Deconstruction of a myth

You might have heard the name of Nike, Goddess of victory and you also might have seen her famous statue in the louvre, Paris.

But: there are other Nikes, not as victoriously and even not a strong person. The German artist Baldur Schoenfelder created his own version of Nike in 1981, which is a completely different type of statue. His version shows a bandaged head, without any ambitions of heroism or winning. To understand that, one should know that Schoenfelder lived in East Germany that time, behind the iron curtain and his hidden message was the lack of winners in these days at this location.

Thus the presentation of this work of art seemed to be quite a miracle, censors were not attentive and thousands of people could see and understand the message of this specific embodiment of a well know mythological figure.


The best moment

If you are a painter or a photographer you may know the considerations which moment of a specific scene or event you should select to represent in your piece of art.

Peter Paul Rubens as a very productive artist paintend a lot of topics a lot of times, but each time from a slightly different prospective or time point .

One example are his scenes of The Judgement of Paris which you may find in several museums of the world. You might see the arrival of the three beauties, or the moment when Paris decides who should be awarded with the apple. We could also see him handing over the apple, or the following moment when one of beauties received the apple and the other two show us their deep disappointments.

As museum visitors we could try to imagine the full story when looking at such artwork. It’s easy if we know what happened before or after the displayed scene. If we don’t know that we may look for hints in the painting. E.g. we can see weapons in some of Rubens “judgements”, pointing to the Trojan war which resulted from the judgement and Paris’ award for his decision.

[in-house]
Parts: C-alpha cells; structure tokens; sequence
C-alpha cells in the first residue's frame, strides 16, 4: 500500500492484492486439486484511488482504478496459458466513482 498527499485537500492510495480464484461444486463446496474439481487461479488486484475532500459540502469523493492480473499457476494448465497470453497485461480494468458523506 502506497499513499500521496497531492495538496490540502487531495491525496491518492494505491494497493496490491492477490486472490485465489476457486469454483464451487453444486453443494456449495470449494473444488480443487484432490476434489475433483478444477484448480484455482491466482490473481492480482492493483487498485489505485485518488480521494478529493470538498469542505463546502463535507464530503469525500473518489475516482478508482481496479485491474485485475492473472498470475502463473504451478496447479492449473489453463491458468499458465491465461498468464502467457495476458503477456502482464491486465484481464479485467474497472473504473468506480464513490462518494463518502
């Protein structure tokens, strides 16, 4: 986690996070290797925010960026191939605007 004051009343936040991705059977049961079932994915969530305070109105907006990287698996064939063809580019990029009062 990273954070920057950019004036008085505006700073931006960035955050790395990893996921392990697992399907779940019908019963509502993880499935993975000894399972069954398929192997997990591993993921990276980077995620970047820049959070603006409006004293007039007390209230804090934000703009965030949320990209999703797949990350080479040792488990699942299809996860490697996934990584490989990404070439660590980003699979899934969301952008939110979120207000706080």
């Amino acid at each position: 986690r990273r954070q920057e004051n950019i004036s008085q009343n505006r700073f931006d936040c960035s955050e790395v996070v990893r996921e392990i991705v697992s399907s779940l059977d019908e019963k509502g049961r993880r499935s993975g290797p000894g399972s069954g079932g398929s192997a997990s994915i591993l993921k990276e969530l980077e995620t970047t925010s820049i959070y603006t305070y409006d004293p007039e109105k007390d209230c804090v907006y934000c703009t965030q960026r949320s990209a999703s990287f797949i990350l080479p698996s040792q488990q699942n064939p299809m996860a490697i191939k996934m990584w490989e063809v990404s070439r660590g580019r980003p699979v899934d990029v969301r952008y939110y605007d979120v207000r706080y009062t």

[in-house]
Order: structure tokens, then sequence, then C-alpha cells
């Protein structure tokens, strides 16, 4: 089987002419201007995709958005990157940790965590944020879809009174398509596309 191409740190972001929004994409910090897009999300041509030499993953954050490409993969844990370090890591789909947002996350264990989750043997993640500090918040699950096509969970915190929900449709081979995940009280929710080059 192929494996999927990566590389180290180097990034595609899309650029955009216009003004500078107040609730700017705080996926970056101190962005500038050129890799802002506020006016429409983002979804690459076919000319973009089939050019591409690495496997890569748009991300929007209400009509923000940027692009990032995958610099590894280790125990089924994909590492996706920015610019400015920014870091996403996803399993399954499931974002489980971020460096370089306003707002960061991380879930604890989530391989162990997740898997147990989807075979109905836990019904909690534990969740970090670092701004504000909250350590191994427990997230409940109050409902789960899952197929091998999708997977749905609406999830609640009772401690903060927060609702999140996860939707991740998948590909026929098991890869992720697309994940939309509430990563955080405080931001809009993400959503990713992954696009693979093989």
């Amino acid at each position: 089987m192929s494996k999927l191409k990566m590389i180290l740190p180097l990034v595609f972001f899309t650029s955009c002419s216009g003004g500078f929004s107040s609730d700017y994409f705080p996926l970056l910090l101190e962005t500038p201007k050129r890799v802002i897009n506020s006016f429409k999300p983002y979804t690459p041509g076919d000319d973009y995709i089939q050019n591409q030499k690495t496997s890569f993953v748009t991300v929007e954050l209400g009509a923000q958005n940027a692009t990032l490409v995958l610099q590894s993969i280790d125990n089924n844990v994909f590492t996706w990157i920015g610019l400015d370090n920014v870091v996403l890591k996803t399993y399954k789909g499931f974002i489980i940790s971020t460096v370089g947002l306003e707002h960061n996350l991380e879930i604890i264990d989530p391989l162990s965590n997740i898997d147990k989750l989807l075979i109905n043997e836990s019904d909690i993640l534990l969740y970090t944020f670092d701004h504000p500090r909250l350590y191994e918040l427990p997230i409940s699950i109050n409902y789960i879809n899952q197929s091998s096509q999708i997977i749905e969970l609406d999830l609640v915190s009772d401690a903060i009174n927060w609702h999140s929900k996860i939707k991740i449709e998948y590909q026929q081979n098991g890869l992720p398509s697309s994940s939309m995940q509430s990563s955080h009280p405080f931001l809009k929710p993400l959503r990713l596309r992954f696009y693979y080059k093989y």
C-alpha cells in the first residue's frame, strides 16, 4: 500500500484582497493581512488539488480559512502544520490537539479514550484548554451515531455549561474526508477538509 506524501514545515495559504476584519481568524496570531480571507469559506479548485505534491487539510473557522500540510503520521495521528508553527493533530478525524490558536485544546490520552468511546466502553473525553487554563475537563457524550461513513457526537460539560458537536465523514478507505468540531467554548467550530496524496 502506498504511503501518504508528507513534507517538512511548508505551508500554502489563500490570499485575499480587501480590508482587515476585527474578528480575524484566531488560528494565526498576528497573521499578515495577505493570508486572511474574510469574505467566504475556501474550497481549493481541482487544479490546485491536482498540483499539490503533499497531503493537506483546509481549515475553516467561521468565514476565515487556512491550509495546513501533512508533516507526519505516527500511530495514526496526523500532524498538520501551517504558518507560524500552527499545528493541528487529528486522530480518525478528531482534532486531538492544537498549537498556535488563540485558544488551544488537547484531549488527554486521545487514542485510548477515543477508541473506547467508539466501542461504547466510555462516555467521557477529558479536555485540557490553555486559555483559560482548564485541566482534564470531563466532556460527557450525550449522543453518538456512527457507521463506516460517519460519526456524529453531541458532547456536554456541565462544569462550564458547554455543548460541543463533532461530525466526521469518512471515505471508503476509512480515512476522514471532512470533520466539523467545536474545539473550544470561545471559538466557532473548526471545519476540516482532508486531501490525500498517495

Painters or photographers may think in advance what will be the right moment. And if you can’t decide immediately – as Peter Paul Rubens you always have another chance to take a different point of time or of the story in a another shot or painting.


All art is generated

“Generated Art” may sound a bit stupid as all works of art need to come out of something. Everybody will confirm that this is true for a painting. But it is true for a piece of conceptual art as well, as even this needs an idea, a description, a path of distribution and more.

A very specific topic of generated art deals with products which result from computational processes.

This has a long tradition: as early as 1800, creative artists such as Justinus Kerner, Alexander Cozens, or George Sand allowed chance to take control over their works.

In the 1960s, Vera Molnar, Frieder Nake, and other computer pionieers used algorithms to research variations of creative processes. Later, Gerhard Richter calculated the design draft for the windows of the Cologne Cathedral by an algorithm which specified colors according to his predefined rules.

Nowadays with graphic programs one may create images in several variants originating from only a few rules. Now, the artist’s act consists of designing such rules and specifying valid works of art.

This page shows some results of such computational processes after creation and selection.